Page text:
Thursday, February 26, 2009

The Long Road at Nighttown 22 February 12009

The Long Road, a group of long established local folk singers and musicians, put on a very enjoyable show of acoustical music to an almost capacity crowd on a cold and snowy Sunday night last week at Nighttown. The group lead by singer/guitarist/songwriter (and sometimes CoolCleveland contributor) David Budin played a 19-song set that included folk and rock favorites, several obscure gems, as well as a few ageless standards.
The six-piece band is made of all strings, including a variety of guitars, harps, and mandolins; a pedal steel, and an upright bass. Almost everyone took a turn at lead vocals, backed by beautiful harmonies and fine musicianship. The mostly gray haired audience definitely enjoyed it.
The players in the Long Road go back many years together and separately, and all have impressive musical histories. Budin goes back to the late 60's and the local folk scene around the legendary La Cave club, and spent time in the New York City music scene in the 1970's. Bassist Ray Deforest has played with a who's who of Cleveland musicians over the last thirty years, performing everything under the folk, rock, jazz, and blues umbrellas. Charlie and Celia Hollander Lewis often perform as a folk and bluegrass duo based in Athens, Ohio. Kevin Richards amongst many things is the founder of both the Fairmont School of Music and the Roots of American Music program. Robert Sandham is another long time local folk musician who has worked with John Bassette and Alex Bevan. He is also currently a church pastor. Together they make wonderful music.
The song list featured songs from many different eras, genres, and even nationalities. Amongst the highlights were the opener "Try and Catch the Wind"; Bob Dylan's "I'll Be Your Baby Tonight" with some fancy country guitar playing; a haunting version of Nanci Griffith's "Gulf Coast Highway" with Celia and Charlie Lewis doing the vocals; and an equally haunting version of John Keelaghan's "Cold Missouri Waters" about a 1949 wildfire in Montana. Amongst the surprises were acoustic versions of the rock standards "The Letter" and "Strange Brew." My favorite song of the evening was their version of Marty Robbins' El Paso," with Charlie Lewis on lead vocal and almost everyone adding some sort of string solo along the way.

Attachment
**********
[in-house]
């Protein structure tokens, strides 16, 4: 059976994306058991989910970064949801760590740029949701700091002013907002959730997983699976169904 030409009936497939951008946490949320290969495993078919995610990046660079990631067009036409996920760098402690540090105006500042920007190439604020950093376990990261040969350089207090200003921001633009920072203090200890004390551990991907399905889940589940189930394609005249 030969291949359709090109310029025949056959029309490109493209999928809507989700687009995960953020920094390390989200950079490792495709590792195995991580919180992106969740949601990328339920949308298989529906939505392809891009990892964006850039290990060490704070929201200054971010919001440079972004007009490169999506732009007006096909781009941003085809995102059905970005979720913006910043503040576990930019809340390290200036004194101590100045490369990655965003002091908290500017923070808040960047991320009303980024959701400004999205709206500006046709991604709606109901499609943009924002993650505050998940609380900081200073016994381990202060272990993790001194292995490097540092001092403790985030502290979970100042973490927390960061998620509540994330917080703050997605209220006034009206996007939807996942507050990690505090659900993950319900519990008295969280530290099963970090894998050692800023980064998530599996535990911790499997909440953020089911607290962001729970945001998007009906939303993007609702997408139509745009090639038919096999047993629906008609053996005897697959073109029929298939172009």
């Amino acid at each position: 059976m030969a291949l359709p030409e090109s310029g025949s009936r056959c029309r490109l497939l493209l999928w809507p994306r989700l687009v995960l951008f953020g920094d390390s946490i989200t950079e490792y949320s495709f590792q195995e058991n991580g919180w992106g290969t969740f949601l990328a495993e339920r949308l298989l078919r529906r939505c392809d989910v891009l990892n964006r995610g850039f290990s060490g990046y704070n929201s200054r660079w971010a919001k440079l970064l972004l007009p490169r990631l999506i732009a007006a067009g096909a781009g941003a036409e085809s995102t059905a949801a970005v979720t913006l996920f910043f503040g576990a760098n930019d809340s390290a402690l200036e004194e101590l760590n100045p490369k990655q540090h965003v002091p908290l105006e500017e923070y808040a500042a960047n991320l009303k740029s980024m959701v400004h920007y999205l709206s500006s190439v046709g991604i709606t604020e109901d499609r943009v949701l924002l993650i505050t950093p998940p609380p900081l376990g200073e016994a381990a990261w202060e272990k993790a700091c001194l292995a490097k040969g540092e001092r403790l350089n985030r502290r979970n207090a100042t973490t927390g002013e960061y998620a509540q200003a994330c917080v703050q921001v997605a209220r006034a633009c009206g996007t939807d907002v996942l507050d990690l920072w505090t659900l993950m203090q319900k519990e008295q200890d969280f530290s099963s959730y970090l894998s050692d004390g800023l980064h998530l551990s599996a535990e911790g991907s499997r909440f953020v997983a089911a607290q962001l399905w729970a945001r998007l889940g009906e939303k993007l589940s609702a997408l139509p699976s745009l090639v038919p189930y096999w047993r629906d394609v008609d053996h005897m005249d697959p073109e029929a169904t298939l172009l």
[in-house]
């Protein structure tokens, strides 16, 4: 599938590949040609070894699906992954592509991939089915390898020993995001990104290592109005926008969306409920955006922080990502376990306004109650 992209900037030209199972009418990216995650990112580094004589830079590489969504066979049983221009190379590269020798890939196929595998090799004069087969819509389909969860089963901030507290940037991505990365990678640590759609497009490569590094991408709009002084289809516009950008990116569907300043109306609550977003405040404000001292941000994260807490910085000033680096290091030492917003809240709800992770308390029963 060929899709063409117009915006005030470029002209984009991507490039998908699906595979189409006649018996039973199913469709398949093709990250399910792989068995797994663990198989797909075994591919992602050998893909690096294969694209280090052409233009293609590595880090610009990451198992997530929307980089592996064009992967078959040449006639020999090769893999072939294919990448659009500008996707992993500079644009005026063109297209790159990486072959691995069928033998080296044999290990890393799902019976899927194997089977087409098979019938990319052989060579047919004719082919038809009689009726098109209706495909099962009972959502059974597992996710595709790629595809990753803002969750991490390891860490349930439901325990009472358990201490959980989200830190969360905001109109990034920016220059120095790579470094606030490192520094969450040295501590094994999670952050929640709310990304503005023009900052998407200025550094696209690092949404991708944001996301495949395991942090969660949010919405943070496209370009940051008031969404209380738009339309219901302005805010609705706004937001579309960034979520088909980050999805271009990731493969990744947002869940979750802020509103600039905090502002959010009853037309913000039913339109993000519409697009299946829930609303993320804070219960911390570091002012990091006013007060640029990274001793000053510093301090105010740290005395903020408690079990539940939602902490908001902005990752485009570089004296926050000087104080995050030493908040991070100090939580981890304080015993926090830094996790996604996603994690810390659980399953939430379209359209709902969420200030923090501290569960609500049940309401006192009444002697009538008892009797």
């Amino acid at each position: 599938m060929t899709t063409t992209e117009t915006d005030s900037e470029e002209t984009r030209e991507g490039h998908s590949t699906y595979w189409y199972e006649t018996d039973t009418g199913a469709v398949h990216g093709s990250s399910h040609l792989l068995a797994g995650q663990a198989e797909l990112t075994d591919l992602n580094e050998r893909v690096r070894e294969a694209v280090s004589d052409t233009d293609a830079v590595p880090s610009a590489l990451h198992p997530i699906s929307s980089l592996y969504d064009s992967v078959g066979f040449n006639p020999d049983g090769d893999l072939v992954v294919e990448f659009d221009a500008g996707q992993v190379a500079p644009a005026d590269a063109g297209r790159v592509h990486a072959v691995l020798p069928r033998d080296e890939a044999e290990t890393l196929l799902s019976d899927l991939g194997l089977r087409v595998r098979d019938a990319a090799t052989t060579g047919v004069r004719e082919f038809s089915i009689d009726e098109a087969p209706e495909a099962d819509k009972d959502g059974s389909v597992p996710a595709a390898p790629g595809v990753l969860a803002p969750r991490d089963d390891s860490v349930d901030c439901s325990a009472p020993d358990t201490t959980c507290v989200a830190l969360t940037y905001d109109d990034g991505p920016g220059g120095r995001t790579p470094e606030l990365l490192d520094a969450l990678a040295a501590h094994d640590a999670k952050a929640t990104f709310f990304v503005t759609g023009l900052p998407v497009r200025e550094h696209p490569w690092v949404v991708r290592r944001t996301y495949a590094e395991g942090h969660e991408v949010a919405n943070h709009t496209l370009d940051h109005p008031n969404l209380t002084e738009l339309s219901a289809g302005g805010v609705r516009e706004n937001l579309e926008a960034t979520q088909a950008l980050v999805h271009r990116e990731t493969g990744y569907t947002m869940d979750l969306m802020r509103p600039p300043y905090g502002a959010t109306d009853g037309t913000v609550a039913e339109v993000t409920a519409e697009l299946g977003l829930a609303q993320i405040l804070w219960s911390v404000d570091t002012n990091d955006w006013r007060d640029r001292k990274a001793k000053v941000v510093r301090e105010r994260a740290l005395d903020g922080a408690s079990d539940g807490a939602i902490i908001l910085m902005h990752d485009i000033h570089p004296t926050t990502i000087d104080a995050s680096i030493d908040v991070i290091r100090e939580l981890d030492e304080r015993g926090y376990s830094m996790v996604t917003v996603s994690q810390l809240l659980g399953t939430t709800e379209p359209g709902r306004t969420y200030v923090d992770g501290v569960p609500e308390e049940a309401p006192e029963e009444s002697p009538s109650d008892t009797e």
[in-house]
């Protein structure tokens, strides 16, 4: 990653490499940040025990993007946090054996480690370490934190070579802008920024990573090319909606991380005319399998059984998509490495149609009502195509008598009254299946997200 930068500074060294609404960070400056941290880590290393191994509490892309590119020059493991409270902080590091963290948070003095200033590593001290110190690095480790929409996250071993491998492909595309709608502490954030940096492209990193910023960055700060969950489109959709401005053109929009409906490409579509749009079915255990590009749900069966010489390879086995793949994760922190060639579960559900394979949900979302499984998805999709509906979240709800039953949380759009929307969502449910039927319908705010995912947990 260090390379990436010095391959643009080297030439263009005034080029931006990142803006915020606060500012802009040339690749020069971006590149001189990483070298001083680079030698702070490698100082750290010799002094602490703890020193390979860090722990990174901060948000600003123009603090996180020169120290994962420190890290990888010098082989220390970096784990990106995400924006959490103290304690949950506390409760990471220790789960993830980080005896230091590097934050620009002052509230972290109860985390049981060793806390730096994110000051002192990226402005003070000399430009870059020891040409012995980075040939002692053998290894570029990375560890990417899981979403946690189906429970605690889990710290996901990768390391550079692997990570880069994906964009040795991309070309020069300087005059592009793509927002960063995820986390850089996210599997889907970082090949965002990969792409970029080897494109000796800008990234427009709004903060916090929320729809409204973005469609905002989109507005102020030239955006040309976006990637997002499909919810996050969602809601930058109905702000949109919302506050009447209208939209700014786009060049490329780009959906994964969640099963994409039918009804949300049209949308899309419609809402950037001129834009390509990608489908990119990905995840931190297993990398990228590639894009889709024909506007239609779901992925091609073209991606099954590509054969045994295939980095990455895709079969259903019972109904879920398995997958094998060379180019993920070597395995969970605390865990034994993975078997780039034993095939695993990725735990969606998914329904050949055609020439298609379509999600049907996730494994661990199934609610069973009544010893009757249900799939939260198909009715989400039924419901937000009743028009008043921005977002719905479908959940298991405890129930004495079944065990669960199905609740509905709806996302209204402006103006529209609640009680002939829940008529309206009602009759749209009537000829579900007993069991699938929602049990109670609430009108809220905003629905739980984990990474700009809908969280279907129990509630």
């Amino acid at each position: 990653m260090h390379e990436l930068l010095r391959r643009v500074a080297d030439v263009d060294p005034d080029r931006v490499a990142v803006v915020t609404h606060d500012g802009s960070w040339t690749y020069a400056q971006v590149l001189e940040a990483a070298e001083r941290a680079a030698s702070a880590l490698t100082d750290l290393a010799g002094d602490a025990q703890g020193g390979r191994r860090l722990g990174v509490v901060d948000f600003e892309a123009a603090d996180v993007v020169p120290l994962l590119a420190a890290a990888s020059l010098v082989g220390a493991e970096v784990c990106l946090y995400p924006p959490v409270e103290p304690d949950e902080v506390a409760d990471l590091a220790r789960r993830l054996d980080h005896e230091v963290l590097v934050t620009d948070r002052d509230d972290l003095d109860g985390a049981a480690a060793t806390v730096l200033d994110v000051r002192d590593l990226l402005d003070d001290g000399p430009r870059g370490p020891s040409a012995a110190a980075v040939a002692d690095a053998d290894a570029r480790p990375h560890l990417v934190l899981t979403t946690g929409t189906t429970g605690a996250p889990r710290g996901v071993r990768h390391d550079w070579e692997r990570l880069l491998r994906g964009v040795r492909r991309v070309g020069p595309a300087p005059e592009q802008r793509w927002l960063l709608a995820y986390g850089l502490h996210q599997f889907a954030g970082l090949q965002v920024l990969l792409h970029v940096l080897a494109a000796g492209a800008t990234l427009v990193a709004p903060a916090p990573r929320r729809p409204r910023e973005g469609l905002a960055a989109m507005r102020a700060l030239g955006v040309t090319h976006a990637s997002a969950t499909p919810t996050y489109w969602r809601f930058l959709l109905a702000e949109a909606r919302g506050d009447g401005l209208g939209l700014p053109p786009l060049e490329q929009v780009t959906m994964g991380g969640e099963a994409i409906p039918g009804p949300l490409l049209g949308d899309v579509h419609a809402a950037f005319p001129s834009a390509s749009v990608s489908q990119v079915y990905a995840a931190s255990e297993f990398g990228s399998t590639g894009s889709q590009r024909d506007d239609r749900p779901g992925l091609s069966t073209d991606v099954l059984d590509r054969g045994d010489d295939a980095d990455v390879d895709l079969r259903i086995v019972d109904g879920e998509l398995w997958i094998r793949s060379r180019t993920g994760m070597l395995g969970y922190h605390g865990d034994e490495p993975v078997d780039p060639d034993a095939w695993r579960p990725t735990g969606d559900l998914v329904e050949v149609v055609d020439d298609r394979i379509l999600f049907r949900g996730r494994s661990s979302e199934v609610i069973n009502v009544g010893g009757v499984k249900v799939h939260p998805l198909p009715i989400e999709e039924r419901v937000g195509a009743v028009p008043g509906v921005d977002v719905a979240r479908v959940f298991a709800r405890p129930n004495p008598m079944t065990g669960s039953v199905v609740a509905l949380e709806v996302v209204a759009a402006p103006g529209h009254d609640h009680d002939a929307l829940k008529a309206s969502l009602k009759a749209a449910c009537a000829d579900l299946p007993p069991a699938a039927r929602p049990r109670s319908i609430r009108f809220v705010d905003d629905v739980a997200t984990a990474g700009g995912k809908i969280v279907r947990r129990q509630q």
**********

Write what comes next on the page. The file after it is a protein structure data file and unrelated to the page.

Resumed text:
While strings were being tuned and guitars were being changed between songs, Budin kept the show going with short little monologues on everything from musical history to current events. His soliloquy on cheese that cost $19 a pound at the Whole Foods Grocery Store was exceptionally entertaining.
The Long Road has at least four, and maybe a few more, shows planned for 2009, including two events at Cain Park this summer. For more about the Long Road check out
It is good to see other genres of music being booked into Nighttown besides jazz. The room was perfect for a night of acoustical music from the Long Road. As always Nighttown has a lot of great shows coming up, check them out at Amongst the upcoming highlights are Cleveland born trumpeter Dominic Farinacci returning with his quintet the weekend of March 6 & 7; Nashville jazz vocalist making her Nighttown debut on March 12; and the Hot club of Detroit returning on March 26.

Thursday, February 19, 2009

Oliver Buck and the New Madrids "Prodigal Son"

Oliver Buck calls his second release Prodigal Son a road album, about the journey of moving back to Cleveland after fifteen years in other places, the last five in Kansas, trying to make a living playing music. And the thirteen songs on the album all stick to that theme, with titles like “Autumn in Kansas,” “Gina from Tulsa,” and “County Jail Blues.”

“Prodigal Son” is a great stuff. Buck writes wonderful songs and offers them up in a simple and straight ahead fashion with his honest voice backed by nothing more than guitar, bass, and drum. Recorded the old fashion way on analog tape with no computers or digital effects, it has the feel of a John Prine or Johnny Cash record.

There are more than a few standout cuts, including the title track, “Once Around the Sun,” Milwaukee,” and “The Troubadour Life.” Also included is a very respectable cover of Bill Monroe’s “Sitting on Top of the World.”

For a schedule of performances by Oliver Buck, both solo and with the New Madrids (bassist Adam Rich and drummer Ernie Richmann) visit I think this guy is really good, I hope things go well for him in his return to Northern Ohio.